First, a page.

2. Do not bleed.

It is a cardinal principle that if you are injured, either by accident or by intent, you must not bleed. Experience shows that bleeding prompts an even more aggressive attack and will often provoke the participation of sharks that are uninvolved or, as noted above, are usually docile.

Admittedly, it is difficult not to bleed when injured. Indeed, at first this may seem impossible. Diligent practice, however, will permit the experienced swimmer to sustain a serious laceration without bleeding and without even exhibiting any loss of composure. This hemostatic reflect can, in part, be conditioned, but there may be constitutional aspects as well.

Those who cannot learn to control their bleeding should not attempt to swim with sharks, for the peril is too great. The control of bleeding has a positive protective element for the swimmer. The shark will be confused as to whether or not his attack has injured you and confusion is to the swimmer’s advantage. On the other hand, the shark may know he has injured you and be puzzled as to why you do not bleed or show distress. This also has a profound effect on sharks. They begin to question their own potency or, alternatively, believe the swimmer to have supernatural powers.

3. Counter any aggression promptly.

Sharks rarely attack a swimmer without warning. Usually there is some tentative, exploratory aggressive action. It is important that the swimmer recognize that this behavior is a prelude to an attack and takes prompt and vigorous remedial action. The appropriate countermove is a sharp blow to the nose. Almost invariably this will prevent a full-scale attack, for it makes it clear that you understand the shark’s intention and are prepared to use whatever force is necessary to repel aggressive actions.

Some swimmers mistakenly believe that an ingratiating attitude will dispel an attack under these circumstances. This is not correct; such a response provokes a shark attack. Those who hold this erroneous view can usually be identified by their missing limb.

4. Get out of the water if someone is bleeding.

If a swimmer (or shark) has been injured and is bleeding, get out of the water promptly. The presence of blood and the thrashing of water will elicit aggressive behavior even in the most docile of sharks. This latter group, poorly skilled in attacking, often behaves irrationally and may attack uninvolved swimmers and sharks. Some are so inept that, in the confusion, they injure themselves.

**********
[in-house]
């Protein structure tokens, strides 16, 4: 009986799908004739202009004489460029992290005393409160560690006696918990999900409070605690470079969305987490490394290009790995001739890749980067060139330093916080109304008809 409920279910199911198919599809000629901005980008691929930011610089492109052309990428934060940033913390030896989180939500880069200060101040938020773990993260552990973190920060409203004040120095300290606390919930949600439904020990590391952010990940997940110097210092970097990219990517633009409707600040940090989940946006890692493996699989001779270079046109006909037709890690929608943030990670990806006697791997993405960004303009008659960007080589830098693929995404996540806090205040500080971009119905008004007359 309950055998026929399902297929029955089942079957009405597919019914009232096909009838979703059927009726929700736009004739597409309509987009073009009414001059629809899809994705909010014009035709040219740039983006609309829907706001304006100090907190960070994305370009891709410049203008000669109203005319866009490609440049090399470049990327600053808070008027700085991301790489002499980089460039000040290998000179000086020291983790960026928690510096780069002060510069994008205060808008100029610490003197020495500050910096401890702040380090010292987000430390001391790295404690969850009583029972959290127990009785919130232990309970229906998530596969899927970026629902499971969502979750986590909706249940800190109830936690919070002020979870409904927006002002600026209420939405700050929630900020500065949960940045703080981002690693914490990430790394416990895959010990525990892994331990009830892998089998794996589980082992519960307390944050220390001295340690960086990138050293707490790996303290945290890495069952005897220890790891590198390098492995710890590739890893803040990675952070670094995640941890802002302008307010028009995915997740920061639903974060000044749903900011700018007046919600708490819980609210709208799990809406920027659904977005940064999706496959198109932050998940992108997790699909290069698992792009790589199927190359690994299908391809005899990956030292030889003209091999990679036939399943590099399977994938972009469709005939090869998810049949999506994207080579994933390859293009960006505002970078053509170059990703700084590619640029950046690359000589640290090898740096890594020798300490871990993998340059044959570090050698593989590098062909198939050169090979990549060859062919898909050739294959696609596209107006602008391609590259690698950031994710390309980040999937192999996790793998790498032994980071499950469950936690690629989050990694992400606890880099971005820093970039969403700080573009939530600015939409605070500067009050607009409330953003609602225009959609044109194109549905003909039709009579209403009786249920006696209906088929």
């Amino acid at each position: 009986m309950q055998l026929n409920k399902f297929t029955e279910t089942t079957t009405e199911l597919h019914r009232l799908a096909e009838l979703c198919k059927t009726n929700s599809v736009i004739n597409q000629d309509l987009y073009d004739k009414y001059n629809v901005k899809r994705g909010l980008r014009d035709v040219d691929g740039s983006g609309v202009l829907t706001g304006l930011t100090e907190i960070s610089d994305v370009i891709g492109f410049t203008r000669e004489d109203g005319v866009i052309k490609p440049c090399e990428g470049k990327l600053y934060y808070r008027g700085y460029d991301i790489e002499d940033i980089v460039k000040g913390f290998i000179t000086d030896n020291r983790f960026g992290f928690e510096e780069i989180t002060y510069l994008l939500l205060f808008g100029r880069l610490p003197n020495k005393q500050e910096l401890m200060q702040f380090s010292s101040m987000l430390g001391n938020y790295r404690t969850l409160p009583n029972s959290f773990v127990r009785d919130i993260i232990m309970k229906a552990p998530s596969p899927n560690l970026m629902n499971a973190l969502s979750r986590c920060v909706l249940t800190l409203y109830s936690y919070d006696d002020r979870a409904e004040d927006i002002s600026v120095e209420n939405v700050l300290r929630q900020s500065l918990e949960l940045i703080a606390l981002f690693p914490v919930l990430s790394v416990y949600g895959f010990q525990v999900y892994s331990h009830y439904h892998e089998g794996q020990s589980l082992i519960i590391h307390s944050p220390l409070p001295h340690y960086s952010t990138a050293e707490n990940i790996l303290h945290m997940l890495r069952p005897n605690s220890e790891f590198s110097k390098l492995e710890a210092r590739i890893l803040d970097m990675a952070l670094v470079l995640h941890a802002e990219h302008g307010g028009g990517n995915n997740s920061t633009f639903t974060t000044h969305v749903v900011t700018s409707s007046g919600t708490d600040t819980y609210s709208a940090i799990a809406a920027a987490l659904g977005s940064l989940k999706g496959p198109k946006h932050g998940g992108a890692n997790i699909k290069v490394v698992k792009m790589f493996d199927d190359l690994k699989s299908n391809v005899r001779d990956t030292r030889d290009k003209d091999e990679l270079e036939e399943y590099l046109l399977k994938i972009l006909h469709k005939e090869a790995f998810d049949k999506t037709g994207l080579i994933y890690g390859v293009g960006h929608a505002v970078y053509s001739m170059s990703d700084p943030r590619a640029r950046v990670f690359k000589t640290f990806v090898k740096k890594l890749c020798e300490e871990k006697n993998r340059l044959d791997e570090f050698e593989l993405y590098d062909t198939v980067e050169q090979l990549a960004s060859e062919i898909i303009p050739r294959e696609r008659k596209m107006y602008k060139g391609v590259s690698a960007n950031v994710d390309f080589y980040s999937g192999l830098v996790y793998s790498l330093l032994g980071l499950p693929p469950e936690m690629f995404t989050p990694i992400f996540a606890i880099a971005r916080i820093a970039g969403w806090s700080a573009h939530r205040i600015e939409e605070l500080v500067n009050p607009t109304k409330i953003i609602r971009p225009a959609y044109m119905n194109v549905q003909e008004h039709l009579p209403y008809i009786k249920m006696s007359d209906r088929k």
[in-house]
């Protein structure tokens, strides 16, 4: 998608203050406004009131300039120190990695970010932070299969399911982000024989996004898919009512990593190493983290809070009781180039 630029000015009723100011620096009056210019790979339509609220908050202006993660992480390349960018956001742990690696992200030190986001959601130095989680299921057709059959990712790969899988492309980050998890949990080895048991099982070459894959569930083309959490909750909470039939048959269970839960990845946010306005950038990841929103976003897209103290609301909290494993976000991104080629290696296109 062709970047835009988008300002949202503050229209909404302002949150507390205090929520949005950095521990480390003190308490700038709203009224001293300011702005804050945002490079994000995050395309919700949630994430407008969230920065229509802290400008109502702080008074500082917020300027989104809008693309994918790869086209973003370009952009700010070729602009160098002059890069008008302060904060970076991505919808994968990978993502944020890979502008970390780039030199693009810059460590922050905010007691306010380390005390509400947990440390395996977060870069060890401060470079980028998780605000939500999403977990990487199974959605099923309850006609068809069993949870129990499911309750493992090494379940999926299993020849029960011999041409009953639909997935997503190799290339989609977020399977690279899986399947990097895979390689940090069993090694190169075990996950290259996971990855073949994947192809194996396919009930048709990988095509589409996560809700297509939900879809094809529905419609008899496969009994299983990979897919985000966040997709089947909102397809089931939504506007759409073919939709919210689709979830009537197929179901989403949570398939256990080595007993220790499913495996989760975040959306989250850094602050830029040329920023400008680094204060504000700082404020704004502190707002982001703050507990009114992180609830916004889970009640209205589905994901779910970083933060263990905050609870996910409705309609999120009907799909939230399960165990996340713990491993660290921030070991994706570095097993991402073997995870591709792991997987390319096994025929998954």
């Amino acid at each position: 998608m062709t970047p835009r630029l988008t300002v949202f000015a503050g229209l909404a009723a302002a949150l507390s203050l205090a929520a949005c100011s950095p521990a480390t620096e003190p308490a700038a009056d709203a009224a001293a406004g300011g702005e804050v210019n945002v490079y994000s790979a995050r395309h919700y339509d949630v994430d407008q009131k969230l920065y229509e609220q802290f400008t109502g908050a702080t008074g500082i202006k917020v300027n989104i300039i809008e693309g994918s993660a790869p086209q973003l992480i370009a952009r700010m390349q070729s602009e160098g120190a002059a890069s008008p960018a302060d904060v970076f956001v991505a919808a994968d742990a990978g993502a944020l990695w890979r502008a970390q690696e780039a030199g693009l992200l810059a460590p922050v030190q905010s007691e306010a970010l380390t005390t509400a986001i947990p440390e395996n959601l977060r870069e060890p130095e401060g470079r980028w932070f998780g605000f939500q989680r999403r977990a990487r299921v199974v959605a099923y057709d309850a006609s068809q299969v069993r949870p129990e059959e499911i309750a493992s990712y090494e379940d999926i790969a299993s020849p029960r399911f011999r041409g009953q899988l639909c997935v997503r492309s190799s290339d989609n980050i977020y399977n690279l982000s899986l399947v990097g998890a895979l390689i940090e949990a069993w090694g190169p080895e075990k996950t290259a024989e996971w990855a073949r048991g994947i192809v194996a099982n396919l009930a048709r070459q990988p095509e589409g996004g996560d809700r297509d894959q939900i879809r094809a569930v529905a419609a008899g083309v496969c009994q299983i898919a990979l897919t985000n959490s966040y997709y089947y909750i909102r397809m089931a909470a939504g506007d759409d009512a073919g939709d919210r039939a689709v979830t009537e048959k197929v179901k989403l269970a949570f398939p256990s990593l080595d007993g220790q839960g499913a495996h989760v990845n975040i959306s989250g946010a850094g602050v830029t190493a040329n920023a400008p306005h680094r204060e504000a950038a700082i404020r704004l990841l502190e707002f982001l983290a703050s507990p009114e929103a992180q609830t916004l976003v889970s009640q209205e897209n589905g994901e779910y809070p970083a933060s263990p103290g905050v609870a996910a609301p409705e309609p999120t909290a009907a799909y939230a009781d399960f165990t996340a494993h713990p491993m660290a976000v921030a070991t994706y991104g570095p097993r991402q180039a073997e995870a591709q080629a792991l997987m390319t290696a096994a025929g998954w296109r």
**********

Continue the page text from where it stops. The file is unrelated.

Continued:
No useful purpose is served in attempting to rescue the injured swimmer. He either will or will not survive the attack, and your intervention cannot protect him once blood has been shed. Those who survive such an attack rarely venture to swim with sharks again, an attitude which is readily understandable.  The lack of effective countermeasures to a fully developed shark attack emphasizes the importance of the earlier rules.

5. Use anticipatory retaliation.

A constant danger to the skilled swimmer is that the sharks will forget that he is skilled and may attack in error. Some sharks have notoriously poor memories in this regard. This memory loss can be prevented by a program of anticipatory retaliation. The skilled swimmer should engage in these activities periodically and the periods should be less than the memory span of the shark. Thus, it is not possible to state fixed intervals. The procedure may need to be repeated frequently with forgetful sharks and need be done only once for sharks with total recall. The procedure is essentially the same as described under rule 3: a sharp blow to the nose. Here, however, the blow is unexpected and serves to remind the shark that you are both alert and unafraid.

Swimmers should care not to injure the shark and draw blood during this exercise for two reasons: First, sharks often bleed profusely, and this leads to the chaotic situation described under rule 4. Second, if swimmers act in this fashion, it may not be possible to distinguish swimmers from sharks. Indeed, renegade swimmers are far worse than sharks, for none of the rules or measures described here is effective in controlling their aggressive behavior.

6. Disorganized and organized attack.

Usually sharks are sufficiently self-centered that they do not act in concert against a swimmer. This lack of organization greatly reduces the risk of swimming among sharks. However, upon occasion the sharks may launch a coordinated attack upon a swimmer or even upon one of their number. While the latter event is of no particular concern to swimmer, it is essential that one know how to handle an organized shark attack directed against a swimmer.